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Re: Ask Graeme?

Post by Graeme Cole » Fri Oct 03, 2014 8:54 pm

Johnny Canuck wrote:I've no clue how I managed to notice, but round 5 on Wednesday and round 11 yesterday shared seven of the same letters in the same positions (N__AOELXO). Is this a first? Have any two selections ever matched eight letters in the same positions?
Up to the end of series 70, 1,989 letters rounds (out of about 50,000) shared exactly seven letters in the same positions with another round, so it's not that rare. It is rare for it to happen in such quick succession, though. The record is in this game, when rounds 9 and 13 had seven of the same letters in the same places.

60 rounds have shared eight letters in the same positions with another round, none of them particularly close together - the closest were round 4 of this game and round 4 of this game, 55 days later, and round 2 of this game and round 1 of this game, 56 days (but fewer episodes) later.

In over 50,000 letters rounds, the same selection in the same order has never come up twice.

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Re: Ask Graeme?

Post by Matt Morrison » Fri Oct 03, 2014 9:14 pm

Some top shelf Cole there.

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Re: Ask Graeme?

Post by Graeme Cole » Sat Oct 04, 2014 12:06 am

George Pryn wrote:
Graeme Cole wrote:
Ben Wilson wrote:Because I need an ego boost: How many people have lost two or more games with a score of 90+?
Five. You, Jon O'Neill, David O'Donnell, Innis Carson and Adam Gillard.
Who has the best winning margin of numbers rounds over their octochamp heat games?
Old 15 round format

The person at the top of this table isn't any of the usual names that might spring to mind. Mike Pullin did well on the numbers with 216/237, but his eight opponents only managed 47 numbers points between them, giving him a numbers margin of 169.

Top 10:

Code: Select all

                       +     -    MARGIN
Mike Pullin           216    47   169 
Mark Deeks            228    84   144 
Jon O'Neill           224    84   140 
Jack Worsley          237   100   137 
Eoin Monaghan         229    92   137 
Junaid Mubeen         218    87   131 
Michael Bowden        208    77   131 
Edward McCullagh      234   114   120 
John Hunt             213    97   116 
Ned Pendleton         188    74   114 
New 15 round format (up to the end of series 70)

All 12:

Code: Select all

                       +     -    MARGIN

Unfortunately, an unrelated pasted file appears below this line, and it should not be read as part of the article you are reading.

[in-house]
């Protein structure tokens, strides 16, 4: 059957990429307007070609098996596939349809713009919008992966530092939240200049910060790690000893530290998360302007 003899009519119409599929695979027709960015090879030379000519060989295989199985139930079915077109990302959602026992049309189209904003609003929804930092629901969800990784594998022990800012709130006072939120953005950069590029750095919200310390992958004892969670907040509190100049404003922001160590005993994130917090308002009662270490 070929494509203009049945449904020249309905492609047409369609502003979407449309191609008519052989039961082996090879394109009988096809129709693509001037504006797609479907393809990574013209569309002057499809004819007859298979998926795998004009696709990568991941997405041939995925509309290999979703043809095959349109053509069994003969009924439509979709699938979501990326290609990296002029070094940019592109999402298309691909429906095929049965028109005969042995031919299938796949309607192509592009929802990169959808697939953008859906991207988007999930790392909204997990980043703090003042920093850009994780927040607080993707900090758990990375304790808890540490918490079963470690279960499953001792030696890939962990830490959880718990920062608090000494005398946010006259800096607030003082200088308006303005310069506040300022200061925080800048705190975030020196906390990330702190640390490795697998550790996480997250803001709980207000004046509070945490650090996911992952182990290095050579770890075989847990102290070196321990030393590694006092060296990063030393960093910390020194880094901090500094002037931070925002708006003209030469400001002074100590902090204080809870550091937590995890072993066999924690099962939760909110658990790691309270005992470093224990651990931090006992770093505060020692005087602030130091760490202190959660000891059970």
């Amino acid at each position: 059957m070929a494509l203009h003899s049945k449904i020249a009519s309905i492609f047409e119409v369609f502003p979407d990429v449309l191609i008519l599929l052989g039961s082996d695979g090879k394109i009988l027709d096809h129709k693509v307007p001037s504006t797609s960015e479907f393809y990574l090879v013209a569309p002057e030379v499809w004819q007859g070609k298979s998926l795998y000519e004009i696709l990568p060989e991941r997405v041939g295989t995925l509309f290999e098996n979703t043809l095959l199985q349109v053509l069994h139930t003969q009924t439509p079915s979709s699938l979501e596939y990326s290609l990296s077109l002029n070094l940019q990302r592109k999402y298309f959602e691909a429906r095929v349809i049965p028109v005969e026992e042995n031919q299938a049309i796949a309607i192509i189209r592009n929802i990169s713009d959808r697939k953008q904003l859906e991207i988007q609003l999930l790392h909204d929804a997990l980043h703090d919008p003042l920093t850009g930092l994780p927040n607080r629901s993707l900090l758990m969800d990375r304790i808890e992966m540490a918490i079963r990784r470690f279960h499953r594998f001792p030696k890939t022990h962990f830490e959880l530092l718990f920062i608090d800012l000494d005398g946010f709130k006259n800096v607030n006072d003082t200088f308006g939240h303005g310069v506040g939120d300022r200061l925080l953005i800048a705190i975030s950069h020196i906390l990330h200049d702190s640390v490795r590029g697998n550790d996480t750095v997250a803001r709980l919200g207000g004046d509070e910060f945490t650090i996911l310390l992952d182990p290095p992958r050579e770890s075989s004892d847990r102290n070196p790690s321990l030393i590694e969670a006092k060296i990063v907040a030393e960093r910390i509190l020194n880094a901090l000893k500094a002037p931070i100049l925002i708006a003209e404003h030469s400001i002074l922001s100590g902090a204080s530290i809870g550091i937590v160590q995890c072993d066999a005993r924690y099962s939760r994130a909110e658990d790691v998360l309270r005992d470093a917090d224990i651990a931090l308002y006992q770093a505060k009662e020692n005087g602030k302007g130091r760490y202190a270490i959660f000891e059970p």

Jonathan Liew         256    81   175 
Jen Steadman          295   150   145 
Dylan Taylor          311   180   131 
Giles Hutchings       286   171   115 
Andy Naylor           249   141   108 
Joe McGonigle         239   131   108 
Glen Webb             292   187   105 
Mark Murray           292   194    98  
Bradley Cates         279   195    84  
Eileen Taylor         220   148    72  
Samir Pilica          215   162    53  
Alex Fish             264   228    36
If we're counting moral octochampdom, Callum Todd scored 257 and his opponents got 127, so he had a margin of 130.

Andy Platt fits into neither format (or both, if you prefer) - he scored 239 and his opponents got 94, making his margin 145.

9 round format

Top 10 plus ties:

Code: Select all

                       +     -    MARGIN
Graham Nash           141   54    87  
John Hadfield         125   40    85  
James Martin          145   77    68  
David Williams        142   77    65  
Melvin Hetherington   144   80    64  
Peter Hutchings       108   44    64  
Satbir Gupta          124   61    63  
Dag Griffiths         102   40    62  
Allan Saldanha        138   77    61  
Scott Mearns          129   69    60
David Trace            87   27    60  

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Re: Ask Graeme?

Post by Johnny Canuck » Sat Oct 04, 2014 1:00 am

Graeme Cole wrote:60 rounds have shared eight letters in the same positions with another round, none of them particularly close together - the closest were round 4 of this game and round 4 of this game, 55 days later, and round 2 of this game and round 1 of this game, 56 days (but fewer episodes) later.
This genuinely surprised me! I was expecting that 7 matching letters might never have come up before, let alone 8. Anyways, thanks for crunching the numbers; I know your database might not have been suited to answering it.
"The use-mention distinction" is not "strictly enforced here".

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Re: Ask Graeme?

Post by Gavin Chipper » Sat Oct 04, 2014 12:28 pm

If this hasn't already been asked, which 9-letter combination (so any order) has come out the most? Might as well have a top 10 or 20 with the maxes alongside!